So You Want To Work With Me #7: Take The Work Seriously
Maybe you discovered me via my website, or my Flickr feed. Maybe you ran across my name in a SL group, or just stumbled across my SL profile. What’s important is that you — a photographer or producer — found me, and now you’re interested in using me as talent in your art.
Let me say at the outset that I’m incredibly flattered by your interest and I do not take it for granted. Before you reach out to me, though, I want to give you a few tips, in the form of this series of short posts, to help ensure that our relationship not only gets off on the right foot, but remains positive and constructive through the completion of your project (and, hopefully, beyond). I want to work with you and help you be successful, and I make these suggestions in that spirit.
You've observed all of the tips and suggestions I've made so far, and we've set a date and time for a shoot. Now we just have to do it, and the key to that is to take the work seriously.
First, let me know in advance of the shoot how, if at all, I should prepare. Do you want me dressed a certain way? Wearing a certain hairstyle? A certain color lipstick? We can certainly change things up when I get to the set, but the more detail you can give me in advance, the less on-set delay there'll be while I fine-tune my appearance.
Second, try to be punctual. I'm going to make every effort to be on time, so please show me the same courtesy. If you know you're going to be late, or you have to reschedule or cancel, give me as much notice as you can: send me an offline IM, or drop me an email through my website.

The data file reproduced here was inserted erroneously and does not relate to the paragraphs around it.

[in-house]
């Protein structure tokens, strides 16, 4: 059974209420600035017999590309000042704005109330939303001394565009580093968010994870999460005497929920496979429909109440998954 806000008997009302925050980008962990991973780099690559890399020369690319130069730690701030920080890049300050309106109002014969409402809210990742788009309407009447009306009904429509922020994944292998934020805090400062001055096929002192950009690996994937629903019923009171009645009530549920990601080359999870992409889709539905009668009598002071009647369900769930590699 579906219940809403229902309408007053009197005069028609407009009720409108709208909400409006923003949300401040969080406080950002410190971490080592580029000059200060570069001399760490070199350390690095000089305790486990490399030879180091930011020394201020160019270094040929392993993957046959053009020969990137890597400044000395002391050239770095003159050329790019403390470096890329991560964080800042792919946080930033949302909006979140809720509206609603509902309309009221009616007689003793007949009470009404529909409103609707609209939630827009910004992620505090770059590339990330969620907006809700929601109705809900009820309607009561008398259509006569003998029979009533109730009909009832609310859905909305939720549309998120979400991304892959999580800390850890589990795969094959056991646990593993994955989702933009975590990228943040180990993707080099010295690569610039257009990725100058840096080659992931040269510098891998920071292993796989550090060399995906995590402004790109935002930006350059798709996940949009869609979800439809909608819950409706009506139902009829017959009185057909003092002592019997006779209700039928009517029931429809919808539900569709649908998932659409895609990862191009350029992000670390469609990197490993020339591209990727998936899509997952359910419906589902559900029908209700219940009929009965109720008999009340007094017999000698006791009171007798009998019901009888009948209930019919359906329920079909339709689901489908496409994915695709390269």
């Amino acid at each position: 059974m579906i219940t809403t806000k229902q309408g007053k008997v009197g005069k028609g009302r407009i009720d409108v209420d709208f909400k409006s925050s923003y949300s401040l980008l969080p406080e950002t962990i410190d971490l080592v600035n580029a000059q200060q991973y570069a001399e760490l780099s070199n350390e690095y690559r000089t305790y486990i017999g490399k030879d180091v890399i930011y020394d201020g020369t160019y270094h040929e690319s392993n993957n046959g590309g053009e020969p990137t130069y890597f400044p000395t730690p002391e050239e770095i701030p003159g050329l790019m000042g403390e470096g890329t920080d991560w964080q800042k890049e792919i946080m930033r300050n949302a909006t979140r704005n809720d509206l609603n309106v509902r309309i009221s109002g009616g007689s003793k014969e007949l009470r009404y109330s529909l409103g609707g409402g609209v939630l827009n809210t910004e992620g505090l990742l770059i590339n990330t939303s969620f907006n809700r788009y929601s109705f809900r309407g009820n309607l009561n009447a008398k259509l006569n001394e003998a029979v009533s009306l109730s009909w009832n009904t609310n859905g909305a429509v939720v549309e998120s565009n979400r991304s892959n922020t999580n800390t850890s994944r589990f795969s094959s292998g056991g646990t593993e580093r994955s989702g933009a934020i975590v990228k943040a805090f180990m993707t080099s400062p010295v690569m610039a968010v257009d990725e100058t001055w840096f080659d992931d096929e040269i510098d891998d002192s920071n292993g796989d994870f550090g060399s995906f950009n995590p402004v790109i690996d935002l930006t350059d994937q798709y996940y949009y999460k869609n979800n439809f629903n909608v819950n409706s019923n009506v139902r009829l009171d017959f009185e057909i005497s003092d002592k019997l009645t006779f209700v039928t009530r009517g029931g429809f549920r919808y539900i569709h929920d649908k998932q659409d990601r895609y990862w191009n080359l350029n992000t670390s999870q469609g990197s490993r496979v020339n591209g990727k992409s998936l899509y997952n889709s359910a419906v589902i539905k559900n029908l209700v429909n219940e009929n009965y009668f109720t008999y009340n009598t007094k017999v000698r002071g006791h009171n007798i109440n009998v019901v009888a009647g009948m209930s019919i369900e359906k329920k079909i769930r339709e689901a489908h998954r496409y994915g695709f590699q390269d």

Third, give clear on-set instructions. If you want me to move to a certain spot, or use a particular expression animation, or attach wearable lighting tools, let me know, with as much specificity as you can. This is especially important if I'm not the only model or actor on set: say things like, "Arienne, when I say 'action,' stand where you are for a slow three-count, and then turn and walk towards the chair to your right. Stop when you get there, facing [other person], and run the talking animation in your mesh head until I say stop."
Fourth, if you need to temporarily go quiet in order to adjust cameras and lighting, let me know, and then let me know again when you're back. I don't want to inadvertently disturb you.
Fifth, try to stay on-task. On-set banter and fun is natural and welcome and fine, but don't let it become a distraction from the thing that we've actually set aside time for.
Sixth, if things aren't working out the way you want, and you're getting frustrated, say something. I would much rather take a break, or reschedule, than continue to work at something that's upsetting you.
All in all, taking the work seriously doesn't mean being grim and humorless; it just means having respect for yourself, your art, and your talent.